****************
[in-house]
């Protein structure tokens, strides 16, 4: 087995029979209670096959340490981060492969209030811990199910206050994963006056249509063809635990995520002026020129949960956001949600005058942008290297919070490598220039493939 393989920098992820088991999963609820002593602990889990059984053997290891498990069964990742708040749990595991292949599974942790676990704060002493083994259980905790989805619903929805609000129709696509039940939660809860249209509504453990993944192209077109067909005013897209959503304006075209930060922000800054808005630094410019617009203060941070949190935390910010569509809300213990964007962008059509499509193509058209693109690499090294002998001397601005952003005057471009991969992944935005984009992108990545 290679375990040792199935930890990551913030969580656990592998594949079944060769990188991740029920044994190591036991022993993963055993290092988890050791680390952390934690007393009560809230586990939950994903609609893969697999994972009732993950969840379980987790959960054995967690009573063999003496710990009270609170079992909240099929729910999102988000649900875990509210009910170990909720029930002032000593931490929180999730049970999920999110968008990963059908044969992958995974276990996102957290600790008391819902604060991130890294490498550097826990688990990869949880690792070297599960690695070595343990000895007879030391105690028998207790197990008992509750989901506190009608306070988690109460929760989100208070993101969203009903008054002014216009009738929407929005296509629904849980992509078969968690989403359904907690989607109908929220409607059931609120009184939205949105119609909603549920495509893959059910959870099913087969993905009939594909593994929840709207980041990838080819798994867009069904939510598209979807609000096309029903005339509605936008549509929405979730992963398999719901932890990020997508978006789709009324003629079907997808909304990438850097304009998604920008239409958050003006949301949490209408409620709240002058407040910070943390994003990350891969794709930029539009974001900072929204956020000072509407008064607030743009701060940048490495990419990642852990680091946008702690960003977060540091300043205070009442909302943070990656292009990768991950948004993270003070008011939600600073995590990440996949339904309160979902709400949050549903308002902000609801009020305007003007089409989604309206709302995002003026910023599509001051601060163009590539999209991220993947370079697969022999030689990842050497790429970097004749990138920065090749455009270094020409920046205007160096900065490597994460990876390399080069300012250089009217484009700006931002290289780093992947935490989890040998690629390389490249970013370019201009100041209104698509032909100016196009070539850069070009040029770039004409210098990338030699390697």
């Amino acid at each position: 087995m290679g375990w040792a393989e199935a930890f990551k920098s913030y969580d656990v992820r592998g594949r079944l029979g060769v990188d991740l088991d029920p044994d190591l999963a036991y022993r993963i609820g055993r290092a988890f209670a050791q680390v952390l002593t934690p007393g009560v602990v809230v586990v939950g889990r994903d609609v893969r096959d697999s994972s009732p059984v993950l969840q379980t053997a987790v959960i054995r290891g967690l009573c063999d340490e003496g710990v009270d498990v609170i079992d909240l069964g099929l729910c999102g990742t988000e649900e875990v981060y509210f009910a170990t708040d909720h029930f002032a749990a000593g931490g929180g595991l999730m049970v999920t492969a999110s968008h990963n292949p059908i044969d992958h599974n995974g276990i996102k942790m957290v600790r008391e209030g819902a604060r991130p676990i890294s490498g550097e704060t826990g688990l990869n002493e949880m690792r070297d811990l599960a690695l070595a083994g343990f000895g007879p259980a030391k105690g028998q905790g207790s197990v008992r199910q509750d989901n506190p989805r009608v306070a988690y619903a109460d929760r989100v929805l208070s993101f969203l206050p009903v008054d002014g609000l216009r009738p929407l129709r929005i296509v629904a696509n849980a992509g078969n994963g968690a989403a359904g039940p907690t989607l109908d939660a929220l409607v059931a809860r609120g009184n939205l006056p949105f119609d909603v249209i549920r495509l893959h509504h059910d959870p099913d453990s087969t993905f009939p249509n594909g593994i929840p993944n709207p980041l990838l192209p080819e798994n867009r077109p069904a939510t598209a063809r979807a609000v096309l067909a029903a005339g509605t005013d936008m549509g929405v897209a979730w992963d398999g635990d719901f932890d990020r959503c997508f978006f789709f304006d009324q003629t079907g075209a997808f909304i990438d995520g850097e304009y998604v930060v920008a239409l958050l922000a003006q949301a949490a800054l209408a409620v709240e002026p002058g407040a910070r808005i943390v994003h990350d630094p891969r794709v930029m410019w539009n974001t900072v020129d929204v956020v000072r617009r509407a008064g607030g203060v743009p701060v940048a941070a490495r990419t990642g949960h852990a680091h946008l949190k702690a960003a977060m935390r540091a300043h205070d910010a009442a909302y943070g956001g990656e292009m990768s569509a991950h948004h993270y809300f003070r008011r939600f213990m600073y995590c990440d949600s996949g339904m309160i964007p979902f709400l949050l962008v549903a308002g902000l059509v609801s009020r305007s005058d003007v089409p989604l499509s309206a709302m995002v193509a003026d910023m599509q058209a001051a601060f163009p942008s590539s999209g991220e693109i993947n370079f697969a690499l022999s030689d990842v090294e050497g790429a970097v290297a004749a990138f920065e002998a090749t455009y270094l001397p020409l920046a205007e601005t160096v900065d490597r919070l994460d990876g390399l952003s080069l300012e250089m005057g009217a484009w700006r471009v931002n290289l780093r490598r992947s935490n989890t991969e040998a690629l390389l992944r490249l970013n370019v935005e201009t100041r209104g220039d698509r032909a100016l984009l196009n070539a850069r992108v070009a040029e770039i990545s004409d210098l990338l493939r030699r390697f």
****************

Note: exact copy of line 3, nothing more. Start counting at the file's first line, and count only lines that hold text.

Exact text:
């Amino acid at each position: 087995m290679g375990w040792a393989e199935a930890f990551k920098s913030y969580d656990v992820r592998g594949r079944l029979g060769v990188d991740l088991d029920p044994d190591l999963a036991y022993r993963i609820g055993r290092a988890f209670a050791q680390v952390l002593t934690p007393g009560v602990v809230v586990v939950g889990r994903d609609v893969r096959d697999s994972s009732p059984v993950l969840q379980t053997a987790v959960i054995r290891g967690l009573c063999d340490e003496g710990v009270d498990v609170i079992d909240l069964g099929l729910c999102g990742t988000e649900e875990v981060y509210f009910a170990t708040d909720h029930f002032a749990a000593g931490g929180g595991l999730m049970v999920t492969a999110s968008h990963n292949p059908i044969d992958h599974n995974g276990i996102k942790m957290v600790r008391e209030g819902a604060r991130p676990i890294s490498g550097e704060t826990g688990l990869n002493e949880m690792r070297d811990l599960a690695l070595a083994g343990f000895g007879p259980a030391k105690g028998q905790g207790s197990v008992r199910q509750d989901n506190p989805r009608v306070a988690y619903a109460d929760r989100v929805l208070s993101f969203l206050p009903v008054d002014g609000l216009r009738p929407l129709r929005i296509v629904a696509n849980a992509g078969n994963g968690a989403a359904g039940p907690t989607l109908d939660a929220l409607v059931a809860r609120g009184n939205l006056p949105f119609d909603v249209i549920r495509l893959h509504h059910d959870p099913d453990s087969t993905f009939p249509n594909g593994i929840p993944n709207p980041l990838l192209p080819e798994n867009r077109p069904a939510t598209a063809r979807a609000v096309l067909a029903a005339g509605t005013d936008m549509g929405v897209a979730w992963d398999g635990d719901f932890d990020r959503c997508f978006f789709f304006d009324q003629t079907g075209a997808f909304i990438d995520g850097e304009y998604v930060v920008a239409l958050l922000a003006q949301a949490a800054l209408a409620v709240e002026p002058g407040a910070r808005i943390v994003h990350d630094p891969r794709v930029m410019w539009n974001t900072v020129d929204v956020v000072r617009r509407a008064g607030g203060v743009p701060v940048a941070a490495r990419t990642g949960h852990a680091h946008l949190k702690a960003a977060m935390r540091a300043h205070d910010a009442a909302y943070g956001g990656e292009m990768s569509a991950h948004h993270y809300f003070r008011r939600f213990m600073y995590c990440d949600s996949g339904m309160i964007p979902f709400l949050l962008v549903a308002g902000l059509v609801s009020r305007s005058d003007v089409p989604l499509s309206a709302m995002v193509a003026d910023m599509q058209a001051a601060f163009p942008s590539s999209g991220e693109i993947n370079f697969a690499l022999s030689d990842v090294e050497g790429a970097v290297a004749a990138f920065e002998a090749t455009y270094l001397p020409l920046a205007e601005t160096v900065d490597r919070l994460d990876g390399l952003s080069l300012e250089m005057g009217a484009w700006r471009v931002n290289l780093r490598r992947s935490n989890t991969e040998a690629l390389l992944r490249l970013n370019v935005e201009t100041r209104g220039d698509r032909a100016l984009l196009n070539a850069r992108v070009a040029e770039i990545s004409d210098l990338l493939r030699r390697f």